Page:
What do Henry Kissinger, Richard Cheney, Elton John and Roger Moore have in common aside from success in the fields of politics and entertainment? Pacemakers.
A pacemaker is a small (about the size of a matchbox) battery-powered, computer-like device that is implanted in the chest or abdomen to control abnormal heart rhythms. This life-saving gizmo emits electrical impulses to prompt the heart to beat at a normal rate. Pacemakers can be implanted in children, teens and adults.
To fully appreciate the value of pacemakers, we need to understand that the heart has its own internal electrical system that controls the rate and rhythm of our heartbeat.
A group of cells in the heart, called the sinus node or sinoatrial (SA) node, emits an electrical signal that spreads from the top of the heart to the bottom. The electrical signal causes the heart’s two upper chambers, the atria, to contract.
Atrial contraction pumps blood into the heart’s two lower chambers, the ventricles. The ventricles then contract and pump blood to the rest of the body. Each combined contraction of the atria and ventricles is a heartbeat.
When is a pacemaker needed?
There are many reasons why a doctor would recommend a pacemaker. The two most common ones are bradycardia and heart block.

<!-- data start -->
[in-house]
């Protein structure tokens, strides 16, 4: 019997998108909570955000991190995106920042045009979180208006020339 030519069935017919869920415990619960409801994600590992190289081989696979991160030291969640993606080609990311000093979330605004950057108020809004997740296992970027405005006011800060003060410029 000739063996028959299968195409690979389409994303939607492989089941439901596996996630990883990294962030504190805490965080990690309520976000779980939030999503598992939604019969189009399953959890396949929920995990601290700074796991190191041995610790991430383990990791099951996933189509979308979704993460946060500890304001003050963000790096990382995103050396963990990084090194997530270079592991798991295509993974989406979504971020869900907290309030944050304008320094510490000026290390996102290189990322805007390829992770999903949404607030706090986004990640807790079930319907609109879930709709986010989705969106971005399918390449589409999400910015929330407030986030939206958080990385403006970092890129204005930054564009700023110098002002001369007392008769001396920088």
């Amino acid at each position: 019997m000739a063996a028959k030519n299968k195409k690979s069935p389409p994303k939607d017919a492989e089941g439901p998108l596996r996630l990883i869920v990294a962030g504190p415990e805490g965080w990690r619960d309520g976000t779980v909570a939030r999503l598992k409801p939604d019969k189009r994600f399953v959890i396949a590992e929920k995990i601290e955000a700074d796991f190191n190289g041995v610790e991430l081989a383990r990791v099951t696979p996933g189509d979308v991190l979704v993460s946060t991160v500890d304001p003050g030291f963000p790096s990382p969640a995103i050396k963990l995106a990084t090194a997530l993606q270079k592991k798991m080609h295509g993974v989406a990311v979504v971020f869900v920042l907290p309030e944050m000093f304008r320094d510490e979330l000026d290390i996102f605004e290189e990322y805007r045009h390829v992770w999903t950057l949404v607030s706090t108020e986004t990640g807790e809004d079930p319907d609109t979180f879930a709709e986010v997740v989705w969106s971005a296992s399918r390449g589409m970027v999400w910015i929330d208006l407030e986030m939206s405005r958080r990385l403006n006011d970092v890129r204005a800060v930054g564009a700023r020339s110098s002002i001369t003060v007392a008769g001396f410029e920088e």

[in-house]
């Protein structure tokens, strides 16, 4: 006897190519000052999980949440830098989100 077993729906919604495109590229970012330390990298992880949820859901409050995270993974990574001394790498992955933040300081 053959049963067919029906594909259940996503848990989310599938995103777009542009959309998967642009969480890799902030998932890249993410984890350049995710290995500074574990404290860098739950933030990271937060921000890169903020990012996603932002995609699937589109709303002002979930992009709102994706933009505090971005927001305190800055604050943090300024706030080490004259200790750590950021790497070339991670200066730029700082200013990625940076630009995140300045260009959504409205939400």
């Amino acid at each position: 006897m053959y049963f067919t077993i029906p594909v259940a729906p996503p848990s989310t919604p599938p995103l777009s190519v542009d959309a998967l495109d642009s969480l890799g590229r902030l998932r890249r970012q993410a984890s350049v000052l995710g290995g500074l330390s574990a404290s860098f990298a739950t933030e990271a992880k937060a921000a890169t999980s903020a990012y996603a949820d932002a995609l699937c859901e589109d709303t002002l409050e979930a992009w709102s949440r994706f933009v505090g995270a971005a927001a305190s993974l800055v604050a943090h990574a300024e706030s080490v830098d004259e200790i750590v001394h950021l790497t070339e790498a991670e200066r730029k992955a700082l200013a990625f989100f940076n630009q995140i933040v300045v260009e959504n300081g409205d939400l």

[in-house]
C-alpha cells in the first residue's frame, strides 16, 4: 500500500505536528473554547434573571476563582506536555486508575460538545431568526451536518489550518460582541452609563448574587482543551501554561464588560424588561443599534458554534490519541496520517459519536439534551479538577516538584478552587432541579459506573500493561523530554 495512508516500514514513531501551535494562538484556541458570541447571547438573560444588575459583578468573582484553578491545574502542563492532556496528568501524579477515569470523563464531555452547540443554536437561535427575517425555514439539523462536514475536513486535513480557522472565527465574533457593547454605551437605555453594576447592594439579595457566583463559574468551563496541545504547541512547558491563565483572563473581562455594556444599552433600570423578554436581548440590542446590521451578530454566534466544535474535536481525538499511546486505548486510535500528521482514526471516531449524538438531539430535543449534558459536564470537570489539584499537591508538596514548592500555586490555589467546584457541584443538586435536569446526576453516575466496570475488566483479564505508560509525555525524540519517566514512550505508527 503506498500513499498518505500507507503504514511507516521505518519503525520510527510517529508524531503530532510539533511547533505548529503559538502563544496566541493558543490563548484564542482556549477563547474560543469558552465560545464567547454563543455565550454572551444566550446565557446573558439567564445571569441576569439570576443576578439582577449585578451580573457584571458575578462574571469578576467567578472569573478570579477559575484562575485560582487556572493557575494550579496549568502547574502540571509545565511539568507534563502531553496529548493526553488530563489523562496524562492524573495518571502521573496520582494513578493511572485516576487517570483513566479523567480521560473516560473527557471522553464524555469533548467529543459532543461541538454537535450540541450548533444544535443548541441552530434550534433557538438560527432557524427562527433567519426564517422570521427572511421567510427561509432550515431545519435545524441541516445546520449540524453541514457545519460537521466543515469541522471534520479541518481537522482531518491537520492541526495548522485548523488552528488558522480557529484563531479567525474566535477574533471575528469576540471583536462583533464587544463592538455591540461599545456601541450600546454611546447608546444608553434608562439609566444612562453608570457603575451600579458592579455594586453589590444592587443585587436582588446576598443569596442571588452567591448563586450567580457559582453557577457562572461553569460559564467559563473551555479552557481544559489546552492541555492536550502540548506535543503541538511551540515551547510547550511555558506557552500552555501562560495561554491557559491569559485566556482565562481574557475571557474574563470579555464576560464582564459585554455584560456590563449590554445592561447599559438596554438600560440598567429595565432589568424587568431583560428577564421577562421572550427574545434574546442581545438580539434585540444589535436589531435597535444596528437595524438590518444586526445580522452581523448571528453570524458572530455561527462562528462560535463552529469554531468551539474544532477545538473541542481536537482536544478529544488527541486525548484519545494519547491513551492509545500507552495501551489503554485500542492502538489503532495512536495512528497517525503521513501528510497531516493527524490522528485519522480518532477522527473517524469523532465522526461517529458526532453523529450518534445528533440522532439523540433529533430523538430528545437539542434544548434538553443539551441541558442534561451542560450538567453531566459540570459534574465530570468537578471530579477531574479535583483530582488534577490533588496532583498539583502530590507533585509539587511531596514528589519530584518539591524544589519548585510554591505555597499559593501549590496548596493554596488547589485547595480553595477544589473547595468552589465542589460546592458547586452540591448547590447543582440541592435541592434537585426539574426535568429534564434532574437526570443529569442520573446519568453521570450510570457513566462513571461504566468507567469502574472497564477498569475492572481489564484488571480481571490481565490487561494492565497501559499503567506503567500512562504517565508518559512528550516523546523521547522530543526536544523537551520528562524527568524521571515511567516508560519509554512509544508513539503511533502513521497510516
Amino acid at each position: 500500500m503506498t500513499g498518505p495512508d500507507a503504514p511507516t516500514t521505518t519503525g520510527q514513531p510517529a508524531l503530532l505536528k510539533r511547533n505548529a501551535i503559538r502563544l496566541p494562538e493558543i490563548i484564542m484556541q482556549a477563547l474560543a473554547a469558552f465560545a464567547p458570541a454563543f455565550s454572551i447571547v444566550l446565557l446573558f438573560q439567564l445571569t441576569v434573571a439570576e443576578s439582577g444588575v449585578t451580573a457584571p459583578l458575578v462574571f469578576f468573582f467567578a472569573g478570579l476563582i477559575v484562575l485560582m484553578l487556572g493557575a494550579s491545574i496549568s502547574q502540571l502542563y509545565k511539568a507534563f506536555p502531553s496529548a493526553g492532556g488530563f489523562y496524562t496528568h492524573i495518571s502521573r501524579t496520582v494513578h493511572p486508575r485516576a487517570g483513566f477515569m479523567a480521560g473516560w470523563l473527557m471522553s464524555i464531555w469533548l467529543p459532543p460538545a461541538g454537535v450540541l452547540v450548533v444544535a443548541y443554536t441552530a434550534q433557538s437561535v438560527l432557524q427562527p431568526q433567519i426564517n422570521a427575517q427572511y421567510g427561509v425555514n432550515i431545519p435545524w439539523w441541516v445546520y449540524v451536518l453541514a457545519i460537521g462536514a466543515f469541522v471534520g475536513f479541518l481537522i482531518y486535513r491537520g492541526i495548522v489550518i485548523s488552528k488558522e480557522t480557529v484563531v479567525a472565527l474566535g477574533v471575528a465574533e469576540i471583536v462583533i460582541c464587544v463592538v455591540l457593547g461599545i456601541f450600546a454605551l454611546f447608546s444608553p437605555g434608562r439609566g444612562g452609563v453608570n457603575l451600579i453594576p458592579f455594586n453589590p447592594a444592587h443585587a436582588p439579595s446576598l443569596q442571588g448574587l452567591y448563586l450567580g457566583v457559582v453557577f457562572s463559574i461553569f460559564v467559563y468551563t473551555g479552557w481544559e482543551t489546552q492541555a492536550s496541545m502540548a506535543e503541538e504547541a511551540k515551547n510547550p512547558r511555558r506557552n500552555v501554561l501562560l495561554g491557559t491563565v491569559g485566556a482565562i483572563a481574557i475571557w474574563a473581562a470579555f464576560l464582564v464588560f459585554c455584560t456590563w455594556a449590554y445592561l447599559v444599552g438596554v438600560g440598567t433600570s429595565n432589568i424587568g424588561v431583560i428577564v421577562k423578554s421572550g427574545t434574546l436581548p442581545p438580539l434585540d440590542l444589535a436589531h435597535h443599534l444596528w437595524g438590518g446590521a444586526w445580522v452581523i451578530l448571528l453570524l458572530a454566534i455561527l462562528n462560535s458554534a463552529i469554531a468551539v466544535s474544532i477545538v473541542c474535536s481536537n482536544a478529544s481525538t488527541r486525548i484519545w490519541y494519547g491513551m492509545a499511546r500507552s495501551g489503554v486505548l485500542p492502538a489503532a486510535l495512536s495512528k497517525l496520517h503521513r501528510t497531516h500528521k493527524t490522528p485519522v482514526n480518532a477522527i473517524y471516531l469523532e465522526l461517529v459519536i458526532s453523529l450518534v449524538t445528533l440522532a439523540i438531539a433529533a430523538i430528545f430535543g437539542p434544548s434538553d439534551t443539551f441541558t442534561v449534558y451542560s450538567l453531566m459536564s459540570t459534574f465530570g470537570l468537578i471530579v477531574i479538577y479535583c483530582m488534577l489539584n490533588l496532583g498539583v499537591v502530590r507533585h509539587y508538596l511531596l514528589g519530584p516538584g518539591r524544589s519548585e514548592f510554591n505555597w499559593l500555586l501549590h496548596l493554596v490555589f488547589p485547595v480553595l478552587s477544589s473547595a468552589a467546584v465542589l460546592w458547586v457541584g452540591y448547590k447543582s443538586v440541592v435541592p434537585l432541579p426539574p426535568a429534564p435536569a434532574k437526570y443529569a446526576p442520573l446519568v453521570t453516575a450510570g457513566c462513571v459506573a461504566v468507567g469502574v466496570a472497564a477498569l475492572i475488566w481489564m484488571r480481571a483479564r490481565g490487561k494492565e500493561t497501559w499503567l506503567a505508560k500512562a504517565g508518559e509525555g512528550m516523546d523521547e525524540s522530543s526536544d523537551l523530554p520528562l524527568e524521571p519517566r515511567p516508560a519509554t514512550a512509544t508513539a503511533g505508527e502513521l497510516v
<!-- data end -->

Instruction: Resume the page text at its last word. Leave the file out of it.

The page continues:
In an adult at rest, the heart usually beats between 60 and 100 times a minute. Bradycardia is a condition in which the heart beats fewer than 60 times a minute.[pq]Heart block is a disorder that occurs if an electrical signal is slowed or disrupted as it moves through the heart.[/pq]
It can be caused by aging, damage to the heart from a heart attack, or other conditions that disrupt the heart’s electrical activity. Some nerve and muscle disorders (e.g. muscular dystrophy) can also cause heart block.
Other conditions that may require a pacemaker include:
- Sick Sinus Syndrome – a condition in which the SA node’s ability to set the correct pace for the heartbeat is compromised by aging or heart disease. Such damage to the SA node can cause slower than normal heartbeats or long pauses between heartbeats. The damage can also cause the heart to switch between slow and fast rhythms.
- Atrial fibrillation (AF) – is the most common type of arrhythmia, a condition in which the heart can beat too fast, too slow, or with an irregular rhythm. AF occurs if rapid, disorganized electrical signals cause the atria to contract very fast and irregularly (fibrillate). AF can increase the risk of stroke and cause heart failure.
- Regular intake of anti-hypertension medicines (e.g. beta blockers) can slow heartbeat too much.
- Fainting and other symptoms of bradychardia – one reason this may happen is if the main artery in the neck that supplies blood to the brain is sensitive to pressure. Just quickly turning the neck can cause the heart to beat slower than normal. As a result, the brain might not get enough blood flow, causing lightheadedness and fainting.
- Heart muscle problems – cause electrical signals to travel too slowly through the heart muscle.
- Long QT syndrome – a disorder of the heart’s electrical activity that can cause sudden, uncontrollable, dangerous arrhythmias in response to exercise or stress.
- Certain types of congenital heart disease or after a heart transplant
Implanting the pacemaker